The last few weeks of public debate in Harrisburg have been deeply revealing of the different approaches of the two parties.
One of those parties has been trying to bring people in our state together. The other has been trying to divide us. One party has seriously addressed real issues we all care about. The other has been making issues up so they can turn Pennsylvanian against Pennsylvanian.
All Pennsylvanians share some common interests; no matter where we live in the state, what we look like, how rich or poor we are, or what work we do, we want jobs to be created and wages to grow. We want to be able to afford the necessities of life — food, clothing, shelter, health care and transportation to get to work, do errands, and see family and friends.
Our well-being doesn’t just depend on whether we as individuals are educated or can afford housing or child care, but on whether our fellow Pennsylvanians are also educated and able to afford housing and child care so we all can be full participants in our economy, making it possible for businesses to hire the workers they need and our economy to prosper.
And while liberals and conservatives have some disagreements about the best way to attain those goods, anyone who’s not in the foul grip of ideological dogma knows that there is a role for the public sector to play in ensuring that everyone has access to what we all need.
It’s sometimes hard for the state to provide these goods. But with $12 billion to $14 billion in an accumulated surplus, Pennsylvania can do it this year.
So, what is the Republican Party doing to address these public needs now that we have the funds to pay for them?
First, they’re ignoring them. Republican legislators have simply not joined the public debate — they haven’t put forward any public proposals of their own or alternatives to those put forward by the Democrats.
Second, they talk about cutting taxes for corporations, while the vast majority of Pennsylvanians are against it.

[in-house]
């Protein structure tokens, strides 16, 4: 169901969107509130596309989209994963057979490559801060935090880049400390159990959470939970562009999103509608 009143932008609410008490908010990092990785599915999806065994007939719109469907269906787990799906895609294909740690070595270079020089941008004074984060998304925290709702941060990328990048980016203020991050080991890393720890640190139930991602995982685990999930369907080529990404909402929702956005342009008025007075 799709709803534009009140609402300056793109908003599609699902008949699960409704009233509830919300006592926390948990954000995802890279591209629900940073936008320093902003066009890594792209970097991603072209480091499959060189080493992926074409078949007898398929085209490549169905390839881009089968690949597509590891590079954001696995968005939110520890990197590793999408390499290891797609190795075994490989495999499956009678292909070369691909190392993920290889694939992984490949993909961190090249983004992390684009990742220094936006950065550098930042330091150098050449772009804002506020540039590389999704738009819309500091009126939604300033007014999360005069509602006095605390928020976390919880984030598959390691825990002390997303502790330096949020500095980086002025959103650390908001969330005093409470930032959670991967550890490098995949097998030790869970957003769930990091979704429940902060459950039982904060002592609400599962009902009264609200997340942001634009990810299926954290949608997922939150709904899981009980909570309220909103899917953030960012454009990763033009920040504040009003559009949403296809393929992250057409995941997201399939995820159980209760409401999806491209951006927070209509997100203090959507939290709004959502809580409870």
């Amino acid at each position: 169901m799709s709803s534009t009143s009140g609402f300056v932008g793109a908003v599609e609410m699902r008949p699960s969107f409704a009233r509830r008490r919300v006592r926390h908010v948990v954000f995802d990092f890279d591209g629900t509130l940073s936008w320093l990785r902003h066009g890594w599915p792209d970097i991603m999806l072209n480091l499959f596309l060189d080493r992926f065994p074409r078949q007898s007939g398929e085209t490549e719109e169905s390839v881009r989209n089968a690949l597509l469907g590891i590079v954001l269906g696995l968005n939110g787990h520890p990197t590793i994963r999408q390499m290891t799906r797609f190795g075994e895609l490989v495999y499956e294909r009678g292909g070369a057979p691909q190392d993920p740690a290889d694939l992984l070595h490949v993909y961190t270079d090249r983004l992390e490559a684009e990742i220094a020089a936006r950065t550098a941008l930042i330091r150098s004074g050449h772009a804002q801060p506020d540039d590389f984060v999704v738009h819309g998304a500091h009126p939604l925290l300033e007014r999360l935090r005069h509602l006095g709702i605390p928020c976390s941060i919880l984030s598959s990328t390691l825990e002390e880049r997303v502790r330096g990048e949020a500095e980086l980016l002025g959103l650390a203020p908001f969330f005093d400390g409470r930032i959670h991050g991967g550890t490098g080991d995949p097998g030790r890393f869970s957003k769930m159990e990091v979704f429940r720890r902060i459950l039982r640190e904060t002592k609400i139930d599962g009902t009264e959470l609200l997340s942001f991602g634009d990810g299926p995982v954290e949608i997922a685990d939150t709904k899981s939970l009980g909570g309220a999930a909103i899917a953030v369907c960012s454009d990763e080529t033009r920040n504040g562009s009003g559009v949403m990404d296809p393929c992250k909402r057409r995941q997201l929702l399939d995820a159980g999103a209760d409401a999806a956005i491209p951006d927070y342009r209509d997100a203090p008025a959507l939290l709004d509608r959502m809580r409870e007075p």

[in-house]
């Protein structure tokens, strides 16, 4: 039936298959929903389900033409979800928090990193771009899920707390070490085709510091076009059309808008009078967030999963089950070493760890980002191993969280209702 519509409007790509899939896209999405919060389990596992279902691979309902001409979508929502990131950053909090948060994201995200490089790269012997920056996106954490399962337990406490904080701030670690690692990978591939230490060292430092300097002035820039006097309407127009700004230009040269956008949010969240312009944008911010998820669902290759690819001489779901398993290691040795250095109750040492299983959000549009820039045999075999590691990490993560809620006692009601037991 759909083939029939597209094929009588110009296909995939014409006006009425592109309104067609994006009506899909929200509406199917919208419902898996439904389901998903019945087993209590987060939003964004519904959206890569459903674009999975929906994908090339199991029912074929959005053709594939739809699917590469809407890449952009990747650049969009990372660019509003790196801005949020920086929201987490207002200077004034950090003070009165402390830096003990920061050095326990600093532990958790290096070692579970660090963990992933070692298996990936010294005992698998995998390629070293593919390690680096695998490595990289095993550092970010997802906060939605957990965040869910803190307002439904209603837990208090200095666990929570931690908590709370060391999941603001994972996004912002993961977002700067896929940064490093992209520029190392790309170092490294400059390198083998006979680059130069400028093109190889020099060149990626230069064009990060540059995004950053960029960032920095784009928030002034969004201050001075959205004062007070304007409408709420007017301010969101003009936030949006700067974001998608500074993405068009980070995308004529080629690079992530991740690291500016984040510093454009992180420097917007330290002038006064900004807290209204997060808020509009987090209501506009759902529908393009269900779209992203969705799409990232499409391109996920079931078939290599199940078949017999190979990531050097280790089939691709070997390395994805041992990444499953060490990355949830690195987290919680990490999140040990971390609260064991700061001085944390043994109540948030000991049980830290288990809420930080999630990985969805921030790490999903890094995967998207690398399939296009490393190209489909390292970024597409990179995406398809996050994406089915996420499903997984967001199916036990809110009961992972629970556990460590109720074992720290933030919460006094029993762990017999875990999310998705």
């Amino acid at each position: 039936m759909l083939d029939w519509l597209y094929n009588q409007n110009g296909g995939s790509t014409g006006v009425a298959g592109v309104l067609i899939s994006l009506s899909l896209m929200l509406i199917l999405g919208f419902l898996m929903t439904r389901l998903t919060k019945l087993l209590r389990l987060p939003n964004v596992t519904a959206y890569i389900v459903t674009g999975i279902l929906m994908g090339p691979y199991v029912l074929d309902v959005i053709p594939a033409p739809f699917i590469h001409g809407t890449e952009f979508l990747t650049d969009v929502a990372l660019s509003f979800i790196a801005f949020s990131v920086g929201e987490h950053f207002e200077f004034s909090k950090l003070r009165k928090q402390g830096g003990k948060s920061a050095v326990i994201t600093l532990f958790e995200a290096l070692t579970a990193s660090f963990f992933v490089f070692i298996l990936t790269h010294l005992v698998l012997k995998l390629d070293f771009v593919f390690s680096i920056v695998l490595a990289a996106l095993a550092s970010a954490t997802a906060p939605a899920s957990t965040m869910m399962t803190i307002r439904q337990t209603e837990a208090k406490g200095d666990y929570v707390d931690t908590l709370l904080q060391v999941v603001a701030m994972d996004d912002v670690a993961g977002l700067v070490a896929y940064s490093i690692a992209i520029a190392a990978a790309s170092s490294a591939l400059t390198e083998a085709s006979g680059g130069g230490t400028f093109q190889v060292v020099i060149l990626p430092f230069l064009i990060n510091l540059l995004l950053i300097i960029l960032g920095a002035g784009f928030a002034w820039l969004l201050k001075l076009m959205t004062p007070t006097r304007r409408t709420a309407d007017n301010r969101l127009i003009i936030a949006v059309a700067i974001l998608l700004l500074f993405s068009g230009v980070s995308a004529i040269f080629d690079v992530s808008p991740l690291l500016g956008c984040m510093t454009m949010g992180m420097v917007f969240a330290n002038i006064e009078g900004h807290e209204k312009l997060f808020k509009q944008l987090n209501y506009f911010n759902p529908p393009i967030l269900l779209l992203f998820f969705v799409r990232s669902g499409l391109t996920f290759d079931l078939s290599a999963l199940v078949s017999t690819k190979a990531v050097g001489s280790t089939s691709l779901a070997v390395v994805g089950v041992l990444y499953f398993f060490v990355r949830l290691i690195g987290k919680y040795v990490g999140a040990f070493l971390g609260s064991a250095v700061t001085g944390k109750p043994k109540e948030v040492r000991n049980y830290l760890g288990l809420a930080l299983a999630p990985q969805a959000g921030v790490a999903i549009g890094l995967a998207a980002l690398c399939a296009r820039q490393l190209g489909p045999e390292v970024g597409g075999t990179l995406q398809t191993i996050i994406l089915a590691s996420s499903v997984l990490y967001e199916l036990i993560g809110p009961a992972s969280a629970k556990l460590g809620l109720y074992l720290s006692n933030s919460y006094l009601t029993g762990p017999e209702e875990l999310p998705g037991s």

And third — and perhaps worst — they have been trying to divide us by ginning up anger and hatred by talking dishonestly about “issues” that are trivial and that no one in the public would care about if not for their lies.
They are passing legislation to stop “inappropriate conversations about sexuality” in our schools even though there is absolutely no evidence that such conversations are taking place.
They are passing legislation to protect against non-existent electoral fraud.
They are holding press conferences saying that our state should follow “divine right,” forgetting the difference between a church and a government.
They are calling for an investigation of the Philadelphia DA even though their own communities are suffering from the same nationwide rise in crime.
They are banning trans-women athletes from high school sports even though there is no evidence that many are participants in interscholastic sports or have a major advantage when doing so.
These actions, and many others, have one purpose and one purpose only: to divide us by making us fearful of one another. They aim at convincing the public that there is real and serious division among us where no such division exists. Frankly, they are aimed at making us hate one another.
But why would a political party do that? Because when we are divided, fearful, and full of hate, we don’t see the common interests we truly have, which leaves them free to ignore the problems they were elected to solve.
Unwilling to join in debates about the common good — and only willing to use an accumulated surplus of funds to help corporations — the Republican Party of Pennsylvania has been trying to make it impossible for Pennsylvanians of good will to have serious conversations about what this budget should look like.
This is how a party that has given up on self-government and democracy behaves. And it is shameful.
Pennsylvanians need to be speaking up today to tell the General Assembly to pass a budget that serves all of us.